Question: Do clinical tests accurately diagnose rotator cuff pathology?
Design: A systematic review of investigations into the diagnostic accuracy of clinical tests for rotator cuff pathology.
Participants: People with shoulder pain who underwent clinical testing in order to diagnose rotator cuff pathology.
Outcome measures: The diagnostic accuracy of clinical tests was determined using likelihood ratios.
Results: Thirteen studies met the inclusion criteria. The 13 studies evaluated 14 clinical tests in 89 separate evaluations of diagnostic accuracy. Only one evaluation, palpation for supraspinatus ruptures, resulted in significant positive and negative likelihood ratios. Eight of the 89 evaluations resulted in either significant positive or negative likelihood ratios. However, none of these eight positive or negative likelihood ratios were found in other studies. Of the 89 evaluations of clinical tests 71 (80%) did not result in either significant positive or negative likelihood ratio evaluations across different studies.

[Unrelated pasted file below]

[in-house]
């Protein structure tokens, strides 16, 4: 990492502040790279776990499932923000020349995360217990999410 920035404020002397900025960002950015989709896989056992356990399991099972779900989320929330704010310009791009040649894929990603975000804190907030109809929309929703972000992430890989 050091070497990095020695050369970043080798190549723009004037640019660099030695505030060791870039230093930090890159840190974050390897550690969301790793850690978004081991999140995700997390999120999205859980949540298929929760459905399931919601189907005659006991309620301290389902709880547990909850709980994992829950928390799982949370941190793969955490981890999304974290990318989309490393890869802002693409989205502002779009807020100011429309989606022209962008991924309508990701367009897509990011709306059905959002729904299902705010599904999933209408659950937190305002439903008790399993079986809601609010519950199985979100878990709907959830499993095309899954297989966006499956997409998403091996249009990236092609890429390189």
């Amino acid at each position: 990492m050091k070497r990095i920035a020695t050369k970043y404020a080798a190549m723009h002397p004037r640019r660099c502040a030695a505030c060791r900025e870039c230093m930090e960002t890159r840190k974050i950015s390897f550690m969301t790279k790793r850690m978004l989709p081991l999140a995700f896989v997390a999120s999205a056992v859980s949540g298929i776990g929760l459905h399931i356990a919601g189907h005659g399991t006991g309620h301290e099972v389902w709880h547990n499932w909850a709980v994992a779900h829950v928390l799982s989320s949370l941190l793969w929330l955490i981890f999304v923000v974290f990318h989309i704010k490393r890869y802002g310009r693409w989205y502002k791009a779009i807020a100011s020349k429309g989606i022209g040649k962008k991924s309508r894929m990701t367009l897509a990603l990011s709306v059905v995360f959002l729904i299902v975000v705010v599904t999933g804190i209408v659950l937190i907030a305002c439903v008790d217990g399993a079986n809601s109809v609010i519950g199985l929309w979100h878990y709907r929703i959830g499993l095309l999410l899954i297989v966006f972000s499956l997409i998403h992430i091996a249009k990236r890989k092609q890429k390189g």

Conclusion: Overall, most tests for rotator cuff pathology were inaccurate and cannot be recommended for clinical use. At best, suspicion of a rotator cuff tear may be heightened by a positive palpation, combined Hawkins/painful arc/infraspinatus test, Napoleon test, lift-off test, belly-press test, or drop-arm test, and it may be reduced by a negative palpation, empty can test or Hawkins-Kennedy test.